Behold the lunch spread in the players' dining room at the TPC at The Woodlands, the venue of last week's Houston Open. That's what Shingo Katayama was doing the day before the opening round. Having removed the cowboy hat he favors on the course, Katayama, a charismatic 29-year-old from Tokyo, made his way through the buffet line, jerry-building a kind of chicken cheeseburger before stopping dead in his tracks. In front of him was a Hindenburg-sized, multimeat, multicheese sandwich so vast and complex that it seemed to paralyze him.
"It's a submarine!" a cheerful, frosted-blonde waitress said in a dense Texas twang. Smiling politely, Katayama helped himself to a wedge of the sub and then took a seat. For the next 45 minutes, through his manager and interpreter, Jun Kingyo, Katayama spoke of, among other things, how he came to choose his signature hat and the special challenges faced by many of the PGA Tour's international players. "I don't go to Japanese restaurants over here," he said. "The food tastes strange to me." Katayama estimates that he spent "probably 50 nights" in his Tokyo house with his wife, Michiyo, last year. (Little wonder they are childless.) "The first week after you leave home, you feel homesick, kind of depressed," he said, "but after a week, you get used to it."
Katayama's countryman Toshi Izawa never got used to being away from home. A luminous talent who won $519,180 in only five Tour appearances last year—he lost in a playoff at the Nissan Open and tied for fourth at the Masters—Izawa is nowhere to be found on the Tour this season. Why? "The language barrier and bad food," says Katayama.
One man's bad food, of course, is another's gourmet repast. (Dig in, John Daly!) With its courtesy cars, gratis equipment and lavish buffets, the Tour, for most of its members, is the realization of a lifelong dream. But, like a freakishly large sandwich—or like some of the big-haired, heavily made-up, surgically augmented women lining the ropes for autographs at The Woodlands—the Tour can also be alienating and strange. Seated in the clubhouse in close proximity to Katayama were several American pros, none of whom greeted him when he entered the room or bid him goodbye as he placed his napkin over his untouched section of submarine sandwich and left.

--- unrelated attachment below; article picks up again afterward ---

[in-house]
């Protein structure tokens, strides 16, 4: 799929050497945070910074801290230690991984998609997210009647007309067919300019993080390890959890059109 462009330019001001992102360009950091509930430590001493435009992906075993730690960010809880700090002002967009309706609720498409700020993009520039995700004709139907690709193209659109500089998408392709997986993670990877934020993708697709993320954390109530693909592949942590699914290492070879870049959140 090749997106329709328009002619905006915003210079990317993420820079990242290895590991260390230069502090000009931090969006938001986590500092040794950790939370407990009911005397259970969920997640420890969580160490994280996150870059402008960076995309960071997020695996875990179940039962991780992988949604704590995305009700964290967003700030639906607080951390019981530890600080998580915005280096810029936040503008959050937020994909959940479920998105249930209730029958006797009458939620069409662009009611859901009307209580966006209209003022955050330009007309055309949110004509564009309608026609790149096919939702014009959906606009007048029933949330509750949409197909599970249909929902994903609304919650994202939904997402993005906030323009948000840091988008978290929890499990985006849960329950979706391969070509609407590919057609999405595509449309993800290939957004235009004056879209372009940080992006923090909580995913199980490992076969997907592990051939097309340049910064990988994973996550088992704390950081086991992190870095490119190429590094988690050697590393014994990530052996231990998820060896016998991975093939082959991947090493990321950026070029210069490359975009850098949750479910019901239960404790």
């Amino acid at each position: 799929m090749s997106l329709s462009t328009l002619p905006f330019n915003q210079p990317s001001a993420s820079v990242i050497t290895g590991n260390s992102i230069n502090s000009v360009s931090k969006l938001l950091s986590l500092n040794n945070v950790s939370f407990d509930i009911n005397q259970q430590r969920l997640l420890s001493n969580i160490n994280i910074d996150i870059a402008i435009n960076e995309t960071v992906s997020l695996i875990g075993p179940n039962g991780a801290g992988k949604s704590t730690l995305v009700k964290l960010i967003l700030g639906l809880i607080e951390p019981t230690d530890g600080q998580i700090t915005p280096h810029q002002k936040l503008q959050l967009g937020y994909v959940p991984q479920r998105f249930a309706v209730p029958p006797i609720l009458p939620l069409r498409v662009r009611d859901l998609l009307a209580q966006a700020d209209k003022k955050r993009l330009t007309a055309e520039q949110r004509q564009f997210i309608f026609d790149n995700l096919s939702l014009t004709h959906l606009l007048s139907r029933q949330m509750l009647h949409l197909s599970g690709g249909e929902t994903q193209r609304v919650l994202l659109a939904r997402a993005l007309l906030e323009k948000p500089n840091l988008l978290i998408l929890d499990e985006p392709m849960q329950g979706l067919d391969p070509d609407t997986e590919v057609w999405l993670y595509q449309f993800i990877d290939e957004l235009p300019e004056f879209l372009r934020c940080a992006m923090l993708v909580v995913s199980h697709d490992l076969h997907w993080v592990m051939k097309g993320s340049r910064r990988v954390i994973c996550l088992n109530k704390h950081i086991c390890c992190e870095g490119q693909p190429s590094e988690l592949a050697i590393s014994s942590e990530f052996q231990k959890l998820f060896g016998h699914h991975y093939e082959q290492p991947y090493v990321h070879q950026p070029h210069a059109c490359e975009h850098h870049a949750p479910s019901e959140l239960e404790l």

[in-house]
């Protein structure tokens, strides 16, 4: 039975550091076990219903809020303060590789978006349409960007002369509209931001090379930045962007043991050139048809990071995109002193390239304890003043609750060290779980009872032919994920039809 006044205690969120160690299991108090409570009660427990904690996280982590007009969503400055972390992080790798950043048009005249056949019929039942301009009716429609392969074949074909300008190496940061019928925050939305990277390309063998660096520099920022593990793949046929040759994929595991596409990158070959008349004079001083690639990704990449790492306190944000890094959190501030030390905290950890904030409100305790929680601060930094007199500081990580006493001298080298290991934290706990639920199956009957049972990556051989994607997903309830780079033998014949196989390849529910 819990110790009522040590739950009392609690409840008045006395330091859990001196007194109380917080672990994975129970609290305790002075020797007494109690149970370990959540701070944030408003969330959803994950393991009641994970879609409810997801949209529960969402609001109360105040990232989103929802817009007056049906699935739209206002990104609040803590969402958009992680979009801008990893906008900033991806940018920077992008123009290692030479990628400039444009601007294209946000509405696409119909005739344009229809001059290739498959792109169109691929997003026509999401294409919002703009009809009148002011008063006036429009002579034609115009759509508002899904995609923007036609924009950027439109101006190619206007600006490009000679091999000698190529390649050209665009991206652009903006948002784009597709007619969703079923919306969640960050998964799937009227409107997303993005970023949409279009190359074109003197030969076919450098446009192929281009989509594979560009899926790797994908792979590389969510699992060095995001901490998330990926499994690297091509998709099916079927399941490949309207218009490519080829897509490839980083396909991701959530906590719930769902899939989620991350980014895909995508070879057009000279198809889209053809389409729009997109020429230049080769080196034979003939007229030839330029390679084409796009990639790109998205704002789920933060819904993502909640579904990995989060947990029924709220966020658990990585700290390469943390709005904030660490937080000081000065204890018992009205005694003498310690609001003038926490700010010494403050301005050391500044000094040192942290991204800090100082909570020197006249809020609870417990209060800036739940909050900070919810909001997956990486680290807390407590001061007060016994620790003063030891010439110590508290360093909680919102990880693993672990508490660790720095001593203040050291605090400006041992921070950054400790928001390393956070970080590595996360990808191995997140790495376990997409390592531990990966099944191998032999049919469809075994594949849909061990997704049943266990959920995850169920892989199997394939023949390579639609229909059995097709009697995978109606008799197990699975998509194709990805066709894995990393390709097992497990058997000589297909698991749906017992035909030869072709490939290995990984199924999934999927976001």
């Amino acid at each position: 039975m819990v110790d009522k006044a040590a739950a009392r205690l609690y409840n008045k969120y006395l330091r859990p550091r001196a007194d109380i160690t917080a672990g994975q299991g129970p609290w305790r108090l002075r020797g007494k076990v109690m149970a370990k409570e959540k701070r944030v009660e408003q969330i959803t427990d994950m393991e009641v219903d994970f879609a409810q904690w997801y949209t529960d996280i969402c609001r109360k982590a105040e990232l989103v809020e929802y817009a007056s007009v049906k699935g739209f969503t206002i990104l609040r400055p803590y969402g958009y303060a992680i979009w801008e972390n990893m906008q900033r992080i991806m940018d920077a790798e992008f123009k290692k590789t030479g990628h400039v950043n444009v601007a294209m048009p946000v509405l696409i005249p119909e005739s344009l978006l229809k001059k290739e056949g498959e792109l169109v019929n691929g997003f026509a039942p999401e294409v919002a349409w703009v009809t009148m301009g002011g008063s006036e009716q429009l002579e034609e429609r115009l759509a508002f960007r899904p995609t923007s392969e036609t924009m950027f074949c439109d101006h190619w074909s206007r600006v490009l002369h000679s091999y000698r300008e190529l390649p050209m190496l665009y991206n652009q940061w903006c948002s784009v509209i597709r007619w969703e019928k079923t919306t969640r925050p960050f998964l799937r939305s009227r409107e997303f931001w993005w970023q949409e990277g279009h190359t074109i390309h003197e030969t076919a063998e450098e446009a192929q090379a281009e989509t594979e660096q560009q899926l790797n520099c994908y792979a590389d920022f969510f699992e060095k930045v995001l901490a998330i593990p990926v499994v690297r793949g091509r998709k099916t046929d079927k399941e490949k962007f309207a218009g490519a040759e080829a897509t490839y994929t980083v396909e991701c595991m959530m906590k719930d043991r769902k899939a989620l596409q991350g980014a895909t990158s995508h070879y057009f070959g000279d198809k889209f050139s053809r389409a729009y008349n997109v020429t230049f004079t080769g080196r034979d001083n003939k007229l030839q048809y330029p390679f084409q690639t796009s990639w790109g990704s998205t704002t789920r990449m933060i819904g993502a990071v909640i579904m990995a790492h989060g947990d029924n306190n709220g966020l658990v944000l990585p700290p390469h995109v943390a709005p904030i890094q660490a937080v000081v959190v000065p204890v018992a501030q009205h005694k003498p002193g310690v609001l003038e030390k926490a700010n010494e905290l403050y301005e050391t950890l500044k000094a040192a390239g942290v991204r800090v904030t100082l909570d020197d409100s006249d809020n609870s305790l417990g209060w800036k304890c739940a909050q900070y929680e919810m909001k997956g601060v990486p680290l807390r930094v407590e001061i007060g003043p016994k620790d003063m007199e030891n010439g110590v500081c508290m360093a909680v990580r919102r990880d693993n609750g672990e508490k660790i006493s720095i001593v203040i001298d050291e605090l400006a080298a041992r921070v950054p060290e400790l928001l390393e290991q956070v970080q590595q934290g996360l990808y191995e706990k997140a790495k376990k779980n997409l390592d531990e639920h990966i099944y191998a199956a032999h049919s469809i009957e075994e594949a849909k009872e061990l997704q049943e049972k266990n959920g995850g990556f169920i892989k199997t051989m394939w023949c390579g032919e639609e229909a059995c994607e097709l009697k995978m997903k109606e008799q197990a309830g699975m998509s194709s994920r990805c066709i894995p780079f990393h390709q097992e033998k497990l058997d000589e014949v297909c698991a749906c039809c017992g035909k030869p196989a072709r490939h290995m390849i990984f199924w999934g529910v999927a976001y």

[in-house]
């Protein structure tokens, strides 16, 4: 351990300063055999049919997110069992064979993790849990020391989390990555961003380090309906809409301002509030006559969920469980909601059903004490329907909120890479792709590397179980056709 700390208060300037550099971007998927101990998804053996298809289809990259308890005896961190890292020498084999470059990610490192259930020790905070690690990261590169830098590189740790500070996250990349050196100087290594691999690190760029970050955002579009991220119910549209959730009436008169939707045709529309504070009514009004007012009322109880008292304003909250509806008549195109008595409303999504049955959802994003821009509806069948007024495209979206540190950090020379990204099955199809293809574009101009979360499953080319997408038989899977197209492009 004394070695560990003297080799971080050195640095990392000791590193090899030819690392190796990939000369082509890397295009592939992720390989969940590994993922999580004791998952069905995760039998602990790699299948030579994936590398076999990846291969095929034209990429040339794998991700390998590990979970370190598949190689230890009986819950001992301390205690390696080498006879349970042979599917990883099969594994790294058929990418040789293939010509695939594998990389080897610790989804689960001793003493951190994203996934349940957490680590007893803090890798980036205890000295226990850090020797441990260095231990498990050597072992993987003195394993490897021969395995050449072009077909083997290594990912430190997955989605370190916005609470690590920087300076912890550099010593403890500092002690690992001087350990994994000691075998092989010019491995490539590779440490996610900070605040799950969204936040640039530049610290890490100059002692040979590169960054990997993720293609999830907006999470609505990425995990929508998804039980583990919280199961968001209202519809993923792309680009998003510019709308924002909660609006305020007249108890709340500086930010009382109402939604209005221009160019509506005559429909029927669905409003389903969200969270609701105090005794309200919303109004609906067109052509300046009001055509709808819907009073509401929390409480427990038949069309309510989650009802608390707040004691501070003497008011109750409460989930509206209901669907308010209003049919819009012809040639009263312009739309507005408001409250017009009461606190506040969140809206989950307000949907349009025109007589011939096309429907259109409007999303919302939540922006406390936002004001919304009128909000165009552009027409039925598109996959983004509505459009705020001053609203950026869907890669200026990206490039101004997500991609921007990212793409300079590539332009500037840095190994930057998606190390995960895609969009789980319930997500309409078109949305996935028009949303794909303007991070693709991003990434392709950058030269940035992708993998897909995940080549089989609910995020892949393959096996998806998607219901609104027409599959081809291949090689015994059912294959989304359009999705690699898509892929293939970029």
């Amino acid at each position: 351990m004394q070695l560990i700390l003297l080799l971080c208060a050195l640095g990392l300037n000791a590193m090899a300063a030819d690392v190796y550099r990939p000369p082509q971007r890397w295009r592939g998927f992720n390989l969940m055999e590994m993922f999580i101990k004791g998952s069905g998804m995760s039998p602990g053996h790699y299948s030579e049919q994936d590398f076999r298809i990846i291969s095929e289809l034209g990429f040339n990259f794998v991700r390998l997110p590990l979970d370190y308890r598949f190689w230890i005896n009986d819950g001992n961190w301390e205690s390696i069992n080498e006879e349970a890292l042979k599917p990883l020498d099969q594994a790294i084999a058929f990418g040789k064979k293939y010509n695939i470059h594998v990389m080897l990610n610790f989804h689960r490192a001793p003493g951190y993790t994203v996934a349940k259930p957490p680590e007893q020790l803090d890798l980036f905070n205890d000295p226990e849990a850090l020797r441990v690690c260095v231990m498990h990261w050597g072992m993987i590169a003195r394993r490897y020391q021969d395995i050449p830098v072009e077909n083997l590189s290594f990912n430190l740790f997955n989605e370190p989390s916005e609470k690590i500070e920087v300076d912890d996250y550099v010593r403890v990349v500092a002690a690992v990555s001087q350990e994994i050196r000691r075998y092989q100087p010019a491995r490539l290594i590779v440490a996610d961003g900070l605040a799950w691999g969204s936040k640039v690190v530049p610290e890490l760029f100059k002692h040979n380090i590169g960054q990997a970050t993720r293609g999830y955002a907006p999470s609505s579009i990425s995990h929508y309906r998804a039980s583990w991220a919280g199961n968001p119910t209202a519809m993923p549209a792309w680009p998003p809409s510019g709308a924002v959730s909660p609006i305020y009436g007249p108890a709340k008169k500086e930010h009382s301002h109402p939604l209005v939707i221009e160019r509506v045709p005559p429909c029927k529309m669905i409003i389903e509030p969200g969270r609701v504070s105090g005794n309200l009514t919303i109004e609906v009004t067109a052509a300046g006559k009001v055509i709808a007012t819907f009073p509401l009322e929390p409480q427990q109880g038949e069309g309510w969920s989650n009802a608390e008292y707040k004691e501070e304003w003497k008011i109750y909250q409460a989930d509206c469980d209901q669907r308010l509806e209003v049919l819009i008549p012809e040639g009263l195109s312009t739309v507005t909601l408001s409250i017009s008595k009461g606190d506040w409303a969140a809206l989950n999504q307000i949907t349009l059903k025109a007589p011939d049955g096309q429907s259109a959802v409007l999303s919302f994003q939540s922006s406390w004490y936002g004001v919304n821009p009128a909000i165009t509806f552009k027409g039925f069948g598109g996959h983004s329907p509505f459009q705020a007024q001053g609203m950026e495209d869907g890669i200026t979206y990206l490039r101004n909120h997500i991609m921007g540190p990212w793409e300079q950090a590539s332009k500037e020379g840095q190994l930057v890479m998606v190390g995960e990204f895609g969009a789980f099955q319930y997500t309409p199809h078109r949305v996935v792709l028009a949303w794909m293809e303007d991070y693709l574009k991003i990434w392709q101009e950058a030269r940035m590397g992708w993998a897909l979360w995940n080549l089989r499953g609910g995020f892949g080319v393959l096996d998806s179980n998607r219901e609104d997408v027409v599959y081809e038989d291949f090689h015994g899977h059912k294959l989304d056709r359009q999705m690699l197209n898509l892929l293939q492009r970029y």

Some outsiders are able to assimilate. Vijay Singh of Fiji, who lives in Ponte Vedra Beach, Fla., shot a tournament-record 22-under-par 266 to win the Houston Open by six strokes over Darren Clarke of Northern Ireland and by a shot over Jos� Mar�a Olaz�bal of Spain. Singh's victory held significantly more cachet this spring than in the past. It has been a rough year for Houston, given Enron and Andrea Yates, but a good one for its tournament. By switching its slot from two weeks after the Masters to 11 days before the first major of the season, Houston attracted more of the game's top international players than usual. With so many golfers from overseas in one place, SI asked them about the pitfalls of language barriers and homesickness, about measuring out one's life in hotel rooms, about ingesting alien food and about retiring for bed just as your wife and kids are waking up on the other side of the world.
Take a guy like Miguel Angel Jimenez, one of seven brothers from Malaga, on Spain's Mediterranean coast. Where Jim�nez is from, men don't just stay close to home; if they're unmarried they often live at home, with their parents, as does the 36-year-old bachelor Olaz�bal (who returned to the Houston Open for the first time in 12 years "to prepare for the Masters," he said).
"It's hard," says Jimenez, who came in 61st. "You don't know that many people, and you're on the road four, five weeks at a stretch." The 38-year-old Jim�nez and his wife, Montserrat, have two sons: Miguel, 6, and Victor, 3. "Miguel's birthday is in May, so I miss it most years," Jim�nez says ruefully, "but you're a golfer; this is what you do. Ever since I was young, I wanted to be a professional golfer. That means travel and sacrifice. The best players are here. I want to play with the best."
As a kind of touchstone, Jim�nez travels with a month's supply of his favorite cigars, which dangle as if surgically attached to his lips during his many hours on the driving range and the putting green. ( Jim�nez only occasionally smokes while competing.) Australia's Rod Pampling, likewise, never comes to the U.S. without a healthy store of Vegemite. "It's beautiful stuff," he says of the malevolent-looking, salty yeast spread that only Australians fail to find vile. "The hard thing about living over here is knowing where to go to eat," says Pampling, "and the servings are so large. You order dinner here, and it's enough to feed an entire family."
The American tradition of large portions dates back to the flipping of Fred Flintstone's car under the weight of a rack of mastodon ribs. Another time-honored U.S. custom is the occasionally uncharitable treatment of foreigners. The international player who has had the roughest go of it in America, the Scotsman whom beer-addled Yanks have delighted in calling Mrs. Doubtfire, was received like the prodigal son in Houston. After all, Colin Montgomerie graduated in 1987 from Houston Baptist, which he attended on a golf scholarship. "Not all Yanks are jerks, Colin," a fan shouted to Monty as he made his way into the clubhouse following a Wednesday practice round. "We love you here in Houston, Colin," yelled another.
Those sentiments weren't shared by the reporters who waited an hour on the range later that afternoon for the chance to lob questions at Montgomerie. "After I putt," he told them before hustling off to the practice green. After an hour there, Montgomerie bolted from the green to the clubhouse without so much as a backward glance.